Union leaders promise no Super Bowl disruptions; 'Occupy' to rally Sunday

2012-02-03T12:15:00Z 2012-02-03T23:55:06Z Union leaders promise no Super Bowl disruptions; 'Occupy' to rally SundayBy Dan Carden dan.carden@nwi.com, (317) 637-9078 nwitimes.com
February 03, 2012 12:15 pm  • 

INDIANAPOLIS | Members of Indiana's labor unions are not planning to cause a scene at Sunday's Super Bowl in Indianapolis, but the "Occupy" movement will rally outside the Statehouse that day.

Indiana AFL-CIO President Nancy Guyott said despite wild rumors to the contrary, the Indiana AFL-CIO "does not plan nor condone any attempts to disrupt the Super Bowl."

"While we understand the anger and frustration of working Hoosiers over the disgraceful passage of the so-called right-to-work bill, the appropriate outlet will be at the ballot box, not the Super Bowl," Guyott said in a statement.

Occupy Indiana and other "Occupy" groups hope to use their Sunday Statehouse rally to call attention to "a war against working people" being waged by "the corporations and banks who buy and sell America's politicians," said Greg Lambert, of Occupy Indiana.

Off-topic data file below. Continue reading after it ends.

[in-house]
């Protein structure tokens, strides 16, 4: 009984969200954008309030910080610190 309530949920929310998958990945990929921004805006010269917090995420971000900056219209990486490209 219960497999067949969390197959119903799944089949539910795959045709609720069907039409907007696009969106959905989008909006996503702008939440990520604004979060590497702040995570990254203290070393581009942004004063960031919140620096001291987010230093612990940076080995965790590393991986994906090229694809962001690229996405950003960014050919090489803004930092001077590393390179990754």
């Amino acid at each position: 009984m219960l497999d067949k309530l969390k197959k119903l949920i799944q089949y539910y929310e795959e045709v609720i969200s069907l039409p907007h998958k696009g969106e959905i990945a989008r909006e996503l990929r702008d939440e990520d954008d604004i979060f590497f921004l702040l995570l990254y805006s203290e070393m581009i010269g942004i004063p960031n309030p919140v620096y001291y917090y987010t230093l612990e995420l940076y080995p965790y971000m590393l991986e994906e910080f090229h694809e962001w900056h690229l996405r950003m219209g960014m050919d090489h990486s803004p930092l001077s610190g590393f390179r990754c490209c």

"This isn't an attack on the Super Bowl or those who plan to attend," Lambert said. "This is a life-or-death struggle for the people of Indiana; we have to use this opportunity to tell our story while the country has its eyes on our state."

Guyott said union labor built Lucas Oil Stadium and Hoosier union members have made the Super Bowl possible by staffing the restaurants, cleaning the hotel rooms, building the stages, keeping the electricity on and protecting the hundreds of thousands of football fans attending Super Bowl events.  

"Unlike Gov. Daniels and the Republican leadership in the General Assembly, we aren't interested in doing anything to impede those workers' ability to put food on their family's table," Guyott said.

The Associated Press reported Friday that some union members holding protest signs squeezed into crowd shots during the broadcast of NBC's "Today" show from Indianapolis.

Sign-waving fans are a common sight outside the morning show's New York studio.

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